This case involved a 37-week-gestation boy born by an uneventful vaginal delivery with a birth weight of 2,927 g. Polyhydramnios and an absent gastric bubble were detected by fetal ultrasound during gestation. He had combined anomalies such as vertebral body and rib anomalies, and a double outlet right ventricle. A chest radiograph after the insertion of a firm 10 Fr. catheter through the mouth showed a dilated esophageal pouch, the coil-up catheter, and a gastric bubble (Figure 1). We performed bronchoscopy to diagnose EA, but could not identify the orifice of TEF. Esophagography showed that the upper esophageal pouch was dilated close to the diaphragm. The flow of contrast media into the stomach was not detected (Figure 2), and we could not insert a catheter into the stomach. It was difficult to distinguish EA from congenital esophageal stenosis at the lower esophagus from these radiographic findings. Therefore, we decided to conduct gastrostomy under general anesthesia for a therapeutic diagnosis. In retrograde esophagography from gastrostomy, the trachea was visualized with contrast media; therefore, the presence of TEF was confirmed, resulting in a definitive diagnosis of EA with Gross type C. Primary repair by end-to-end anastomosis of the esophagus was subsequently performed. Intraoperative findings revealed that the blind end of the upper esophageal pouch close to the diaphragm, and usual tracheal bifurcation gave an origin to TEF. The postoperative course was uneventful, the patient could feed independently, and his weight had increased well by the 26th postoperative day.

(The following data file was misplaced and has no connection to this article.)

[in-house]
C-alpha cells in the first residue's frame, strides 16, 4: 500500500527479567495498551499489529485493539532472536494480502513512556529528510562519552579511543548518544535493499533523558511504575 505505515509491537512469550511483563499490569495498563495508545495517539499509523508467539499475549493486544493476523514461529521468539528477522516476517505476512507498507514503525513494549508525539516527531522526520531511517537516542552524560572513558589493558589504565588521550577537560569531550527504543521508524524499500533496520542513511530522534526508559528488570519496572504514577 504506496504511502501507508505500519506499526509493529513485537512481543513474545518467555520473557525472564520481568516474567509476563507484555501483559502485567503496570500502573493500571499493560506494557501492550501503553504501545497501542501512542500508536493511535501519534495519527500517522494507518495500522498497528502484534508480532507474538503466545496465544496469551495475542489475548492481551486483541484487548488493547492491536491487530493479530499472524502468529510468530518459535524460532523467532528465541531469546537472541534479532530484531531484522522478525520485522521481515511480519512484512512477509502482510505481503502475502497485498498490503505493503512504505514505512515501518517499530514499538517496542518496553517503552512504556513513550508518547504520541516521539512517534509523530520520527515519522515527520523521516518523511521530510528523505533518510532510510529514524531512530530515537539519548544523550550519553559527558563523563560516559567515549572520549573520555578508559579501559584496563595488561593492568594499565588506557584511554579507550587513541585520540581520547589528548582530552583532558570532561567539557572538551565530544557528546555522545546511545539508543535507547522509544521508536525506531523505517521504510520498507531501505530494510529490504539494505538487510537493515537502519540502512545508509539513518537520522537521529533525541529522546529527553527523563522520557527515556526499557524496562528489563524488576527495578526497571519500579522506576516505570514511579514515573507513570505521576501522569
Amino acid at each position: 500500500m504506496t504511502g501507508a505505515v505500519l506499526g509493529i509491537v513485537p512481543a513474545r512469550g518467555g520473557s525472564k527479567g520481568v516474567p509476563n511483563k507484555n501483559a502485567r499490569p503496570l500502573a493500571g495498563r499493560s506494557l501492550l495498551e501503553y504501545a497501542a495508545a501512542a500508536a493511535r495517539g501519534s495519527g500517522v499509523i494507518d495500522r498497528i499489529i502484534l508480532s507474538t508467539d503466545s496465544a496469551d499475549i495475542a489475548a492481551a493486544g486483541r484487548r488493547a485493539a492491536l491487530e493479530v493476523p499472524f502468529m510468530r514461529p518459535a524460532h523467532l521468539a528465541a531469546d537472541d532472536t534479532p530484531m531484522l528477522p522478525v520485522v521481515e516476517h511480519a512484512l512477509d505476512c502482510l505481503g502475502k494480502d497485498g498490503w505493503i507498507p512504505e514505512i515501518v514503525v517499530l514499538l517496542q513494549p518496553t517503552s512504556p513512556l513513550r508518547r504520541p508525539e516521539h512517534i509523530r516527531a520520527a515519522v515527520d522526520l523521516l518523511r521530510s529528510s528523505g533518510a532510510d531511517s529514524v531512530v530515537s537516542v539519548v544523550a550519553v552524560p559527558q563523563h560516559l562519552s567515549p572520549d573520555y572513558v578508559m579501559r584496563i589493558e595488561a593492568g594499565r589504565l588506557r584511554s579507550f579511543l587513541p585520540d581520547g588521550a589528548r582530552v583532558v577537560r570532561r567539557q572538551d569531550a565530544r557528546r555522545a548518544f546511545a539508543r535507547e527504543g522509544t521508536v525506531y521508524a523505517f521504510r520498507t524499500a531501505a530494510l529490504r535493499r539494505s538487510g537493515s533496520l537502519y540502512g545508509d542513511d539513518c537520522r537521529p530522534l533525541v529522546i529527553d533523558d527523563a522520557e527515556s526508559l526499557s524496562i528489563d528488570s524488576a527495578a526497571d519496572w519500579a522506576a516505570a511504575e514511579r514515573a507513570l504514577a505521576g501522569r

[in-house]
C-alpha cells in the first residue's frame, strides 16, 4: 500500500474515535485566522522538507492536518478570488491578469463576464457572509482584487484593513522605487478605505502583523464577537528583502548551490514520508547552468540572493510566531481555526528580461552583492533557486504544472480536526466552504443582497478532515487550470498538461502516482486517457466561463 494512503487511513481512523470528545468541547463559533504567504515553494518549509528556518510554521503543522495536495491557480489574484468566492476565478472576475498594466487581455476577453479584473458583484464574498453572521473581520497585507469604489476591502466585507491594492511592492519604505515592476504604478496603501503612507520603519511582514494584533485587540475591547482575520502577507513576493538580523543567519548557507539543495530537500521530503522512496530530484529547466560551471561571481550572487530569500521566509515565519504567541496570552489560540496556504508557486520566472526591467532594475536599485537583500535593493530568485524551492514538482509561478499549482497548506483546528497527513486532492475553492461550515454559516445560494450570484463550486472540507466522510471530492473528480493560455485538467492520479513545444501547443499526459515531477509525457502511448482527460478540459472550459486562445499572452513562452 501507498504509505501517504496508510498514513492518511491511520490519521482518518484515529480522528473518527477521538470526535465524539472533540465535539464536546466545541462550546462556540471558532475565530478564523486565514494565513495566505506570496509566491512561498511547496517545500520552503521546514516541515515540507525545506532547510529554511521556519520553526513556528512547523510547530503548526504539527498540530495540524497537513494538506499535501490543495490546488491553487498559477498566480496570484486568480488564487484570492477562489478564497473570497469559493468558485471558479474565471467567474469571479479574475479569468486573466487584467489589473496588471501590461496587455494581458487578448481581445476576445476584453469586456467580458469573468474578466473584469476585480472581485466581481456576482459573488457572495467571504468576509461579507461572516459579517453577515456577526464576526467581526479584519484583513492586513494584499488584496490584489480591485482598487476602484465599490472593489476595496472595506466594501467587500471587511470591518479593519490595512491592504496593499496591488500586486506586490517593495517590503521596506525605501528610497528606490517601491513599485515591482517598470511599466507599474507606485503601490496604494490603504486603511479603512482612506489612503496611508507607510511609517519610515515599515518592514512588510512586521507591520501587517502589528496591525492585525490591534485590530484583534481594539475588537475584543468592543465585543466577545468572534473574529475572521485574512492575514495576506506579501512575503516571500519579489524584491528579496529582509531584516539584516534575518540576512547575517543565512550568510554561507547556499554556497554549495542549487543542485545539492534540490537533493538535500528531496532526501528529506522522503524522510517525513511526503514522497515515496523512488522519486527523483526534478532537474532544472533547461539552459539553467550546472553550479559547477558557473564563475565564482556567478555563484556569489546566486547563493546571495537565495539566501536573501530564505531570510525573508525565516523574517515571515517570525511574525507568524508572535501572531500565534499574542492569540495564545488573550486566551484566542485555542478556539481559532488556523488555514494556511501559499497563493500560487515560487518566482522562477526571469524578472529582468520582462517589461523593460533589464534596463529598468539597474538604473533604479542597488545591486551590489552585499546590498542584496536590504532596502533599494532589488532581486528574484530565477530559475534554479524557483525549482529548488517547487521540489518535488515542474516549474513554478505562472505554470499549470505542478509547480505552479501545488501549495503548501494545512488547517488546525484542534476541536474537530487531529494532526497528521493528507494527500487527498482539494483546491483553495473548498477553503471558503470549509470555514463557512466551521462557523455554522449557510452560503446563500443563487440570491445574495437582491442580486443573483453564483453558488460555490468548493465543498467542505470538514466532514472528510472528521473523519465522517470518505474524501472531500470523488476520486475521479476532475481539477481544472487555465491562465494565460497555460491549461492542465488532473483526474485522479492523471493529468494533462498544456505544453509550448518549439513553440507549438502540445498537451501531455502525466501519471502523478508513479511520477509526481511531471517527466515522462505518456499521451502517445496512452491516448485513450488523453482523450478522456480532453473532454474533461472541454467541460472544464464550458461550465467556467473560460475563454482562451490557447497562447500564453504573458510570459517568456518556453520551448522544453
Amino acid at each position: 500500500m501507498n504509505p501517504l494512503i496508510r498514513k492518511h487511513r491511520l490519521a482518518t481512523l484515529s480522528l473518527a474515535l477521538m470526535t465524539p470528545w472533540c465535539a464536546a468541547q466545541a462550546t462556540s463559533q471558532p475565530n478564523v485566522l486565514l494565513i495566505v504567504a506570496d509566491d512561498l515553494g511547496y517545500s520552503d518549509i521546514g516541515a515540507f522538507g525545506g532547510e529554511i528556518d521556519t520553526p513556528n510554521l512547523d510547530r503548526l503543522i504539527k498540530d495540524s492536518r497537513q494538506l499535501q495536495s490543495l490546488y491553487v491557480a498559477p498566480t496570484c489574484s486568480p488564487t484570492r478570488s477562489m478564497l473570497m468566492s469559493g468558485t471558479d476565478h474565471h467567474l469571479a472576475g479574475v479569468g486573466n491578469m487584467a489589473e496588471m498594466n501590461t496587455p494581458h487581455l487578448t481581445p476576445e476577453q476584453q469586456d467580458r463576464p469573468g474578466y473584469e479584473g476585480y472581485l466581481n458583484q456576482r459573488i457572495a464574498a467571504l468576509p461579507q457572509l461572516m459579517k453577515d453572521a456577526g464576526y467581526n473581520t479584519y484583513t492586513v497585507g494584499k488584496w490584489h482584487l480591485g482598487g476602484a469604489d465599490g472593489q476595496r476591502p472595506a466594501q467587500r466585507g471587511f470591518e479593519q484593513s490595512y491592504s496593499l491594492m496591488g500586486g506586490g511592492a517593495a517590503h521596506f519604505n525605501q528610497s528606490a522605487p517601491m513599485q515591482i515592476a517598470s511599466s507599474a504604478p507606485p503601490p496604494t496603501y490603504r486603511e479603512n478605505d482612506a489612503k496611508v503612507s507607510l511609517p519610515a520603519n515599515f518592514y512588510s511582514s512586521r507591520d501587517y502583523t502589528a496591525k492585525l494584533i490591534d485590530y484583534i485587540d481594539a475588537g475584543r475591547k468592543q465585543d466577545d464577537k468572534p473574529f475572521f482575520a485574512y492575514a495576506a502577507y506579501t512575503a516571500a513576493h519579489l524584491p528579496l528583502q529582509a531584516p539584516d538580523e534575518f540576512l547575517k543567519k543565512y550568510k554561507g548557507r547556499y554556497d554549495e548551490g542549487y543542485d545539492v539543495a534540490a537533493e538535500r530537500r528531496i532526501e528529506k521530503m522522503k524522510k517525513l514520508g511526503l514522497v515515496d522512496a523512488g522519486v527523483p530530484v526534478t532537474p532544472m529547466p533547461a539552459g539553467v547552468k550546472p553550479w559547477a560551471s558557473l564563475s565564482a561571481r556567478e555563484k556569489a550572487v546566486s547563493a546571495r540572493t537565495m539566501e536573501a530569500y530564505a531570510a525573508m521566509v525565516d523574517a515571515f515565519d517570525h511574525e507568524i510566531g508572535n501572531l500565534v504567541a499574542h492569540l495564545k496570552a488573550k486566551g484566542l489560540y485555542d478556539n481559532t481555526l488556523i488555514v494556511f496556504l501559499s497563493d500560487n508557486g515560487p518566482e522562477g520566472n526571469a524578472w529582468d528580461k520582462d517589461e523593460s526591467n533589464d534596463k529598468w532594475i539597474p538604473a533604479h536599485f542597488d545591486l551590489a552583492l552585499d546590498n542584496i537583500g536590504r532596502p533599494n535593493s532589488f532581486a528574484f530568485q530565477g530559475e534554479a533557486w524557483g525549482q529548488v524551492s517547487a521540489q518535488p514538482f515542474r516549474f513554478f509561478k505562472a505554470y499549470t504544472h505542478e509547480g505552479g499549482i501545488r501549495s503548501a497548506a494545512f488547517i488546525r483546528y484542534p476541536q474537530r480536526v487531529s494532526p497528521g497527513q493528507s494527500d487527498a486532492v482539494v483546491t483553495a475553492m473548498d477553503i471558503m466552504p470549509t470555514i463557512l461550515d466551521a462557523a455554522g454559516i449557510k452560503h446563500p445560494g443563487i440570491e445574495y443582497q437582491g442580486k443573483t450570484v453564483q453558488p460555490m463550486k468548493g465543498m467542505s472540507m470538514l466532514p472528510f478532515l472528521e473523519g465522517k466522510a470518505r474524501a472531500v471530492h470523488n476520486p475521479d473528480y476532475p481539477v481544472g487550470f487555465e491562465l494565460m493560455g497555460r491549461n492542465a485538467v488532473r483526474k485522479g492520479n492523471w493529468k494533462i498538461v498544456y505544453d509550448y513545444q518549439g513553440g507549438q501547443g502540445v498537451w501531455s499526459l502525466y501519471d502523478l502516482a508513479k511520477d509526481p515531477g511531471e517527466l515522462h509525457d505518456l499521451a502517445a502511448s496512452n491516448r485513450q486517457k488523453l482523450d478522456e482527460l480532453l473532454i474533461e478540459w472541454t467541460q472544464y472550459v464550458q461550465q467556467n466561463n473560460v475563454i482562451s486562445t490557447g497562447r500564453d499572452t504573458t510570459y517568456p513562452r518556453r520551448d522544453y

Discussion
EA can generally be diagnosed by preoperative imaging, such as chest radiography, the failure to pass an infant-feeding tube into the stomach, or esophagography. On the other hand, Kluth type IIIb6 is an extremely rare variant of EA that is difficult to diagnose preoperatively because the finding of a long overlapping upper pouch is similar to that of esophageal stenosis at the lower esophagus due to the blind end of the upper pouch growing long enough to reach the level of the diaphragm.
Rathod et al. showed that the traditional infant-feeding tube test was unreliable in such a case [2]. Rathod et al. also reported that the presence of a long overlapping pouch may be the reason for a late diagnosis and delayed referral [3].
In present case, we confirmed the diagnosis using retrograde esophagography from gastrostomy during surgery. We failed to detect the orifice of TEF with a bronchoscopy, which gave the false impression of esophageal stenosis. Mahalik et al. and Garge et al. both reported that the use of pre-operative CT scans could not be generalized and protocolized as a standard of care in the management of TEF because the safety of this technique was questionable due to limited facilities and associated radiation hazards [4,5].
Nevertheless, a preoperative CT scan for a rare variant of EA, such as Kluth type IIIb6 in our case, may provide good anatomical delineation and help in surgical decision making.
Gastrostomy is typically performed in cases in which two-stage surgery is required. However, we herein demonstrated that gastrostomy was useful for a therapeutic diagnosis in such a rare variant of EA as the present case, even though one-stage surgery can also be performed.
In conclusion, it is important for pediatric surgeons to be aware that there are some rare variants of EA that are difficult to diagnose preoperatively, and an appropriate assessment of type of EA is crucial for careful and meticulous surgery.